Do I Need a Will? in A Word: Yes!

Do I need a will

Do I need a will?

The answer is almost always an unequivocal “Yes! You need a will!”

I know – thinking about and planning for your death can be scary, depressing or morbid. However, it is a necessary evil. Estate planning not only protects your family and your assets, but it helps build and maintain generational wealth.

According to a recent survey, a shocking 58% of Americans do not have a will or living trust. The statistics are even more alarming when you look at minority communities. In fact, 70% of African-Americans currently living do not have a will or an estate plan in place[1]. At least 50% of African-Americans end up dying without any estate planning documents.[2]

The most cited reason for the lack of estate planning documents was, “I just haven’t gotten around to it.” Well, I am telling you that NOW is the time. Stop procrastinating and get around to drafting that will (or trust) and other estate planning documents (i.e. Power of Attorney, Health Care Proxy, Living Will, etc.).


Dying intestate (i.e., without a will) can cause a devastating financial burden to your heirs and severely limit your ability to transfer wealth to future generations. Even if your assets get to the people you desire (which isn’t guaranteed), it will be at a significant cost. Dying intestate leaves the division of your estate up to your state’s laws (laws vary in each state) and subjects your estate to an expensive probate process (i.e. substantially decreasing the wealth transfer.) You would essentially be giving away a portion of the assets that you have worked hard to acquire over your lifetime, including family homes, rental property, investment portfolios, retirement plans, businesses and more. It is always cheaper to administer an estate when you have a will than when you do not have anything.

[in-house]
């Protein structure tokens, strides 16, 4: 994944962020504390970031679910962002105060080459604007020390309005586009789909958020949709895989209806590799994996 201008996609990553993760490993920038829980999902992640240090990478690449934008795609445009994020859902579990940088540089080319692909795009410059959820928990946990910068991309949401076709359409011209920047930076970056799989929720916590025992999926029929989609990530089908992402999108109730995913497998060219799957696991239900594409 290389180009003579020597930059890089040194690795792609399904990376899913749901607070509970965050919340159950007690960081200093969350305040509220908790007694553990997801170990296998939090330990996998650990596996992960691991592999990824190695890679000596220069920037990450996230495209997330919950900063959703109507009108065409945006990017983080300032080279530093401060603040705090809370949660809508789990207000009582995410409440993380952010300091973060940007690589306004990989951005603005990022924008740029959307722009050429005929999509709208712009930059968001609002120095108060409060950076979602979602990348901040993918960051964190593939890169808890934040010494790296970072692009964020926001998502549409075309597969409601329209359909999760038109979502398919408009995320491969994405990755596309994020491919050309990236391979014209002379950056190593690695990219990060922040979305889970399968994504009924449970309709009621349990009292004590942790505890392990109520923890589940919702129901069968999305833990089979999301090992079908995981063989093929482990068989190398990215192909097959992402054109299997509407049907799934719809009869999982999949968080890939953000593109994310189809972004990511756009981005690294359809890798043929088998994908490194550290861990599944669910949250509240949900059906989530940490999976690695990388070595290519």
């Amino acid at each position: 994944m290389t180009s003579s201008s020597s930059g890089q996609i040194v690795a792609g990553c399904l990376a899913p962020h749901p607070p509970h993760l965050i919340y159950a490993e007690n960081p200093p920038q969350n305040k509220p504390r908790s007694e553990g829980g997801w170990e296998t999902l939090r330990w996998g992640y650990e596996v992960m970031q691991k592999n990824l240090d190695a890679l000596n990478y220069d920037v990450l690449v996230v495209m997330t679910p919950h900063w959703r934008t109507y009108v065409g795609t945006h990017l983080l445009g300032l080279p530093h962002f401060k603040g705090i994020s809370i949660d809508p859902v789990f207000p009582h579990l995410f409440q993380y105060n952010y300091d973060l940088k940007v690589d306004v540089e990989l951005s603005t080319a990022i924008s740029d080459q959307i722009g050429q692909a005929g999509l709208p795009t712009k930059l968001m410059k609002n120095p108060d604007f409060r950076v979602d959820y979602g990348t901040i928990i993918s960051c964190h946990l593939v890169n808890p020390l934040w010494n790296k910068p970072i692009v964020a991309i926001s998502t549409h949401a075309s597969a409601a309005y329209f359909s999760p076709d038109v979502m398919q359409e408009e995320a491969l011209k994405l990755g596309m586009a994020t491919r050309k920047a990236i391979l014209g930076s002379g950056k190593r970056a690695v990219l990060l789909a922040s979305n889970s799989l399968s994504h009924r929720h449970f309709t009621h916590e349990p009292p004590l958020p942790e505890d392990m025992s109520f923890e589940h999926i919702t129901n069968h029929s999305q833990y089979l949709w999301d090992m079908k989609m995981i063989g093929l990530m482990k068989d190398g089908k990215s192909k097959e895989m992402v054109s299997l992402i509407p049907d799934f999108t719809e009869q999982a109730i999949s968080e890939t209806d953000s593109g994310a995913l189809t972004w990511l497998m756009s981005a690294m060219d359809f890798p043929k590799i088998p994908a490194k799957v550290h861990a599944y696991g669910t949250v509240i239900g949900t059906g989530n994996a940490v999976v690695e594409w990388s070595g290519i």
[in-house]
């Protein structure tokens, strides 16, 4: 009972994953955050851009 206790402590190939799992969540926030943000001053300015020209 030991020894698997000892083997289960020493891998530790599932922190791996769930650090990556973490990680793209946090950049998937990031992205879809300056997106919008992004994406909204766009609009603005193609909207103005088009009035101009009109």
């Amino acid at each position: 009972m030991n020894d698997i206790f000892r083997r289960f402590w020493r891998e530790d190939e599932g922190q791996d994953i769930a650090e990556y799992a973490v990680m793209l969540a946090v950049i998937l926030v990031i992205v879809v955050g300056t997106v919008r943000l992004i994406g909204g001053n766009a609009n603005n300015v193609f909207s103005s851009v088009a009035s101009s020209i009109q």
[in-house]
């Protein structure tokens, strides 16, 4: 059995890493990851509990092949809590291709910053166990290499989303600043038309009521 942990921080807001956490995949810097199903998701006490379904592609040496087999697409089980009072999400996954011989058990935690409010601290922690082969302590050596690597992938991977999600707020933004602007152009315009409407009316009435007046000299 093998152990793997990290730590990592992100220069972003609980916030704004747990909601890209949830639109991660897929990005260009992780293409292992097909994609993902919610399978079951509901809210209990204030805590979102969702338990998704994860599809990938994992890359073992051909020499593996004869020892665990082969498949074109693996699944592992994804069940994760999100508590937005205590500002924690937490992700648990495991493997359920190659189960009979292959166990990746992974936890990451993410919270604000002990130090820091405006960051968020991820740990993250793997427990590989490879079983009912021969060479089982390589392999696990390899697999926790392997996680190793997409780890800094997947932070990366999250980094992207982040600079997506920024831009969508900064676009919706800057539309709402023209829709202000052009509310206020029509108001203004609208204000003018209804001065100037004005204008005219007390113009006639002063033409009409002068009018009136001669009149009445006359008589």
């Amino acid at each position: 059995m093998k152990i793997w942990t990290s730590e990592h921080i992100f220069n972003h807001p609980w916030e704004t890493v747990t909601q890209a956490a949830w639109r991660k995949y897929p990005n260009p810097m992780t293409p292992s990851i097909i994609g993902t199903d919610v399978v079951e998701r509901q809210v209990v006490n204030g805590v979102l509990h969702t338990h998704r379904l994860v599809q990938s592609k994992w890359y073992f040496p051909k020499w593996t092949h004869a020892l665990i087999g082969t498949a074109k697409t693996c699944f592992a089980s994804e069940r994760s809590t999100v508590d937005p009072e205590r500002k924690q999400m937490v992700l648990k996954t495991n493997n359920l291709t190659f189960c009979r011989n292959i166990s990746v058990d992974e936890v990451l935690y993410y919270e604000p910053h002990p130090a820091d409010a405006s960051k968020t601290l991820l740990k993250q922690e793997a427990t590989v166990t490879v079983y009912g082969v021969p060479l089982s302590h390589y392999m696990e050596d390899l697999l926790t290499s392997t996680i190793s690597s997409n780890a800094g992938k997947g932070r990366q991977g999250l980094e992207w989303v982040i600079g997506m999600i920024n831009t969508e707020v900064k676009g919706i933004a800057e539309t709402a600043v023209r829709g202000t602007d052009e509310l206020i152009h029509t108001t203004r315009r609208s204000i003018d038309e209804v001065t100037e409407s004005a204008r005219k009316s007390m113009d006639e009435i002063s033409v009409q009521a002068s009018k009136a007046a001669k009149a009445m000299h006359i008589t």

Dying without a will can also leave a loved one (e.g. a parent, niece or nephew), who may have been dependent on you, without access to your estate or, alternatively, may benefit someone that you did not intend to benefit (e.g. an ex-spouse, estranged family member, etc.).


Now, I know a few of you are thinking, “But I’m not old enough to need a will yet.” While we all would like to think that we will live into our late 80s and 90s, the hard truth is we never really know when our time will expire – that is why it is best to get your end-of-life planning out of the way now. The risk of decreasing your transfer of wealth is too large.


Alternatively, you have probably thought, “I don’t have enough assets to leave anyone.” This belief only perpetuates the misconception that a will is only for those with substantial wealth. Wills are also for people with modest earnings. If you do not protect the assets that you have now, you diminish your heirs’ ability to advance financially.